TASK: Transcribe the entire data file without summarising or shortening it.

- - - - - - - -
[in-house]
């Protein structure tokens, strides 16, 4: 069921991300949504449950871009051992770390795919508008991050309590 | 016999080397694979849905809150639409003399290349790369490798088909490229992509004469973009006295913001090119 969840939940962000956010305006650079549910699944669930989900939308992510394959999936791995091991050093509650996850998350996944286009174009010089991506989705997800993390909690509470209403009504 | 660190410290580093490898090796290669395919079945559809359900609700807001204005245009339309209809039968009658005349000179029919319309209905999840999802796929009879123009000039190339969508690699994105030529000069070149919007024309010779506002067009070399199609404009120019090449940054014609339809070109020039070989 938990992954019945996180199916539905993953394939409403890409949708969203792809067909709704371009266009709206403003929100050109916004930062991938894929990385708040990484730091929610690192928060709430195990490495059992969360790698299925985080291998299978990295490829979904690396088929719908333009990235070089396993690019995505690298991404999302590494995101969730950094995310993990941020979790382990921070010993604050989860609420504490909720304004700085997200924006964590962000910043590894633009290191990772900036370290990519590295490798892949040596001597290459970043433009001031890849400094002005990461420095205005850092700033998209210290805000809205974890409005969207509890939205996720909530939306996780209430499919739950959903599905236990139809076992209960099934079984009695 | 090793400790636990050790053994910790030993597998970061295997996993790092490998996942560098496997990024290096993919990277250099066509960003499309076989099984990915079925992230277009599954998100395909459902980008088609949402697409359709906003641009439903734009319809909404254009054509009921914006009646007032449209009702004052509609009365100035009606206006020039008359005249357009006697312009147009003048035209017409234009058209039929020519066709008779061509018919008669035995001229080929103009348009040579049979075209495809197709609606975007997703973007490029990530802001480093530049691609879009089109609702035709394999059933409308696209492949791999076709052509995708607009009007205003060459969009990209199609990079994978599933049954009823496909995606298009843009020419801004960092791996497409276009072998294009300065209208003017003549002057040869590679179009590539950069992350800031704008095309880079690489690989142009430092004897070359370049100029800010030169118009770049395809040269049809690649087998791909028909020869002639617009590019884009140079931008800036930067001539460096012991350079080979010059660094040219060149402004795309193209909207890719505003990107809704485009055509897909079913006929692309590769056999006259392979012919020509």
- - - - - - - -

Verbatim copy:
[in-house]
């Protein structure tokens, strides 16, 4: 069921991300949504449950871009051992770390795919508008991050309590 | 016999080397694979849905809150639409003399290349790369490798088909490229992509004469973009006295913001090119 969840939940962000956010305006650079549910699944669930989900939308992510394959999936791995091991050093509650996850998350996944286009174009010089991506989705997800993390909690509470209403009504 | 660190410290580093490898090796290669395919079945559809359900609700807001204005245009339309209809039968009658005349000179029919319309209905999840999802796929009879123009000039190339969508690699994105030529000069070149919007024309010779506002067009070399199609404009120019090449940054014609339809070109020039070989 938990992954019945996180199916539905993953394939409403890409949708969203792809067909709704371009266009709206403003929100050109916004930062991938894929990385708040990484730091929610690192928060709430195990490495059992969360790698299925985080291998299978990295490829979904690396088929719908333009990235070089396993690019995505690298991404999302590494995101969730950094995310993990941020979790382990921070010993604050989860609420504490909720304004700085997200924006964590962000910043590894633009290191990772900036370290990519590295490798892949040596001597290459970043433009001031890849400094002005990461420095205005850092700033998209210290805000809205974890409005969207509890939205996720909530939306996780209430499919739950959903599905236990139809076992209960099934079984009695 | 090793400790636990050790053994910790030993597998970061295997996993790092490998996942560098496997990024290096993919990277250099066509960003499309076989099984990915079925992230277009599954998100395909459902980008088609949402697409359709906003641009439903734009319809909404254009054509009921914006009646007032449209009702004052509609009365100035009606206006020039008359005249357009006697312009147009003048035209017409234009058209039929020519066709008779061509018919008669035995001229080929103009348009040579049979075209495809197709609606975007997703973007490029990530802001480093530049691609879009089109609702035709394999059933409308696209492949791999076709052509995708607009009007205003060459969009990209199609990079994978599933049954009823496909995606298009843009020419801004960092791996497409276009072998294009300065209208003017003549002057040869590679179009590539950069992350800031704008095309880079690489690989142009430092004897070359370049100029800010030169118009770049395809040269049809690649087998791909028909020869002639617009590019884009140079931008800036930067001539460096012991350079080979010059660094040219060149402004795309193209909207890719505003990107809704485009055509897909079913006929692309590769056999006259392979012919020509």